Kanaky New Caledonia unrest: French politics rocked as leaders plead for end


NC La Première television reports on the clearing of barricades after a week of protests and rioting in the capital Nouméa.   Video: NC 1ère TV

By Patrick Decloitre, RNZ Pacific correspondent French Pacific desk

With New Caledonia about to enter its second week of deadly riots, French authorities have mounted a massive law enforcement operation to regain control of the main roads in and around the capital Nouméa.

The riots were sparked by a proposed constitutional amendment which would allow more French residents of New Caledonia to vote — a move that pro-independence protesters say would weaken the indigenous Kanak vote.

French Prime Minister Gabriel Attal — after a 12-day presidential state of emergency was declared mid-week — is now chairing daily meetings of an “inter-ministerial crisis cell”, also involving Home Affairs and Overseas Minister Gérald Darmanin, his deputy Marie Guévenoux, Army Minister Sébastien Lecornu and Justice Minister Eric Dupont-Moretti.

Attal also hosted a parliamentary “liaison committee” on the crisis in New Caledonia meeting on Friday. The meeting involved parliamentary representatives of New Caledonia and parliamentary groups specialising in the French Pacific archipelago.

French Prime Minister Gabriel Attal, centre, hosts a parliamentary liaison committee on the situation in New Caledonia.
French Prime Minister Gabriel Attal hosts a parliamentary liaison committee on the crisis in New Caledonia. Image: RNZ/Le Monde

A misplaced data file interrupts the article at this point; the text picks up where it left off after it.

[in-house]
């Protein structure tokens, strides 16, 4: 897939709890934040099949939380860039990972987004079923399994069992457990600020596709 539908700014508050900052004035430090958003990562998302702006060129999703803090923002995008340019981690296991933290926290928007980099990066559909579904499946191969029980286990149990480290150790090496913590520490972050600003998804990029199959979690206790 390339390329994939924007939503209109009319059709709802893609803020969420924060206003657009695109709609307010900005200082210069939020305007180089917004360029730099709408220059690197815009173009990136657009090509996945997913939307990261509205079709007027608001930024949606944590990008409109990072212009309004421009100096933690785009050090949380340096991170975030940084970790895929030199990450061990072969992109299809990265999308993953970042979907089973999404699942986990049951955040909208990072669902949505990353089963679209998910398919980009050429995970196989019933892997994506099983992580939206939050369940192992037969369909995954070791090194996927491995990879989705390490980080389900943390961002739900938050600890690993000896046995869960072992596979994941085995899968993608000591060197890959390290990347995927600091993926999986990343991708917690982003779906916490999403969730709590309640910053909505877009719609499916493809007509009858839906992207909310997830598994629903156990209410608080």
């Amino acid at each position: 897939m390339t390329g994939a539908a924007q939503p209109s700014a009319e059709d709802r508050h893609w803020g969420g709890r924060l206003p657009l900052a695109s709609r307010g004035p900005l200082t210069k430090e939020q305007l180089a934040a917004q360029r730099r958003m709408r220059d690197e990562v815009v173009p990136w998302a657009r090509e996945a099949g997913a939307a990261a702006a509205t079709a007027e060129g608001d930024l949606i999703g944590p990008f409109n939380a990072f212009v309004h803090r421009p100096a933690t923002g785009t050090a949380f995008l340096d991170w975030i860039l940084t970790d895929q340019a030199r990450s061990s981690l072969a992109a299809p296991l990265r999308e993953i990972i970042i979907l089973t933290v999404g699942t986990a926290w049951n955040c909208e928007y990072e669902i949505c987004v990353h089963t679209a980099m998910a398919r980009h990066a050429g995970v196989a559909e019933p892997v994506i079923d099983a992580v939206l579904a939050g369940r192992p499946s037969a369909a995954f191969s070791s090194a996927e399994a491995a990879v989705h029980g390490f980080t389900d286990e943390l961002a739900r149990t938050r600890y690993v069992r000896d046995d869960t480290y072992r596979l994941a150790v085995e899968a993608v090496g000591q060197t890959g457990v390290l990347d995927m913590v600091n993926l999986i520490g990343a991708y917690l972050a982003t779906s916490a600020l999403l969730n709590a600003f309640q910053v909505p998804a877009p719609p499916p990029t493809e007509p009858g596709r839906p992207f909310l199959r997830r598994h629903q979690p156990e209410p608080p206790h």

A ‘dialogue mission’ for New Caledonia
It emerged after the conference that a “dialogue mission” was now very likely to be set up and to travel to New Caledonia in order to restore dialogue and trust between Paris and its South Pacific dependency.

The notion of the mission, which would have to be “impartial” and “bipartisan”, had been called by several key players within the French political scene.

This high-level dialogue mission could involve Senate President Gérard Larcher or National Assembly President Yaël Braun-Pivet.

Also mentioned have been former prime ministers such as Lionel Jospin (who signed the Nouméa Accord in 1998 on behalf of France) or Edouard Philippe, who has always said he had grown a strong bond with New Caledonia when he was in office (until 2020).

The constitutional amendment was endorsed by the French Senate on April 2 and the National Assembly on May 14.

However, a joint sitting of both upper and lower houses of the French parliament, which President Emmanuel Macron intended to convene before the end of June to endorse the amendment, was “unlikely to take place within this timeframe”, Braun-Pivet and Larcher told French media on Friday.

French High Commissioner Louis Le Franc speaks at a press conference on Sunday.
French High Commissioner Louis Le Franc speaks at a press conference today . . . trust broken between indigenous Kanaks and the French State. Image: French Highcom/Facebook

Feeling of ‘disrespect’
Several high-level experts and officials said that the spirit of the Matignon Accords — an agreement between loyalists and pro-independence groups which was signed in 1988, a decade before the Nouméa Accord — had been lost along the way. The breach of that consensus had led to a loss of trust and growing defiance between New Caledonian pro-independence players and the French State.